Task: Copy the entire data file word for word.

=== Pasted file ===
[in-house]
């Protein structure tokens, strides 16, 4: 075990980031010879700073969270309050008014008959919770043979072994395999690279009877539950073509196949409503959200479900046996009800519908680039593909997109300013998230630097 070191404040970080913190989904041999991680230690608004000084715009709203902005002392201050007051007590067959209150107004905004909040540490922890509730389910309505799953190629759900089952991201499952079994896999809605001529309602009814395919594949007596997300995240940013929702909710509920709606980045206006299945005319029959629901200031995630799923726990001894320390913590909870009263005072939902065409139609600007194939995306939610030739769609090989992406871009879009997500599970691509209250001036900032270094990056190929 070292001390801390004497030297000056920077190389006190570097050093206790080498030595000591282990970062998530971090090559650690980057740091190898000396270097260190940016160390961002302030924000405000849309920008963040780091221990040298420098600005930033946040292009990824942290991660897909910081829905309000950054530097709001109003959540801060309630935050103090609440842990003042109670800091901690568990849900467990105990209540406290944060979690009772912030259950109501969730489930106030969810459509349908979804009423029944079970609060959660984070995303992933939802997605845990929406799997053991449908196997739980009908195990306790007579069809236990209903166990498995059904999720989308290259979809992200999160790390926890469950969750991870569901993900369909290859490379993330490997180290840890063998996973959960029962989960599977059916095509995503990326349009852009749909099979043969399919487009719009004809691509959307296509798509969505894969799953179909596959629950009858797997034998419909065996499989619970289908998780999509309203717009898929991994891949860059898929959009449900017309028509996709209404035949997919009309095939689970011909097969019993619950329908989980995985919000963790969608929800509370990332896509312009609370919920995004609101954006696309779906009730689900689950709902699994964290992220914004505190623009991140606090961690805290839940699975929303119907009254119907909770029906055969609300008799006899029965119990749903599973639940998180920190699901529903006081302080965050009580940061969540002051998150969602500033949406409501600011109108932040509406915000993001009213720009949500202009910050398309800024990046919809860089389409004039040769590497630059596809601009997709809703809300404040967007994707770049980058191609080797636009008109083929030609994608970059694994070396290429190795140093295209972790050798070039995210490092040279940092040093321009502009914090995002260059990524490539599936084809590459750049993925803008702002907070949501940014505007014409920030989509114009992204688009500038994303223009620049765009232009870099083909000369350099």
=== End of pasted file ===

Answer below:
[in-house]
């Protein structure tokens, strides 16, 4: 075990980031010879700073969270309050008014008959919770043979072994395999690279009877539950073509196949409503959200479900046996009800519908680039593909997109300013998230630097 070191404040970080913190989904041999991680230690608004000084715009709203902005002392201050007051007590067959209150107004905004909040540490922890509730389910309505799953190629759900089952991201499952079994896999809605001529309602009814395919594949007596997300995240940013929702909710509920709606980045206006299945005319029959629901200031995630799923726990001894320390913590909870009263005072939902065409139609600007194939995306939610030739769609090989992406871009879009997500599970691509209250001036900032270094990056190929 070292001390801390004497030297000056920077190389006190570097050093206790080498030595000591282990970062998530971090090559650690980057740091190898000396270097260190940016160390961002302030924000405000849309920008963040780091221990040298420098600005930033946040292009990824942290991660897909910081829905309000950054530097709001109003959540801060309630935050103090609440842990003042109670800091901690568990849900467990105990209540406290944060979690009772912030259950109501969730489930106030969810459509349908979804009423029944079970609060959660984070995303992933939802997605845990929406799997053991449908196997739980009908195990306790007579069809236990209903166990498995059904999720989308290259979809992200999160790390926890469950969750991870569901993900369909290859490379993330490997180290840890063998996973959960029962989960599977059916095509995503990326349009852009749909099979043969399919487009719009004809691509959307296509798509969505894969799953179909596959629950009858797997034998419909065996499989619970289908998780999509309203717009898929991994891949860059898929959009449900017309028509996709209404035949997919009309095939689970011909097969019993619950329908989980995985919000963790969608929800509370990332896509312009609370919920995004609101954006696309779906009730689900689950709902699994964290992220914004505190623009991140606090961690805290839940699975929303119907009254119907909770029906055969609300008799006899029965119990749903599973639940998180920190699901529903006081302080965050009580940061969540002051998150969602500033949406409501600011109108932040509406915000993001009213720009949500202009910050398309800024990046919809860089389409004039040769590497630059596809601009997709809703809300404040967007994707770049980058191609080797636009008109083929030609994608970059694994070396290429190795140093295209972790050798070039995210490092040279940092040093321009502009914090995002260059990524490539599936084809590459750049993925803008702002907070949501940014505007014409920030989509114009992204688009500038994303223009620049765009232009870099083909000369350099």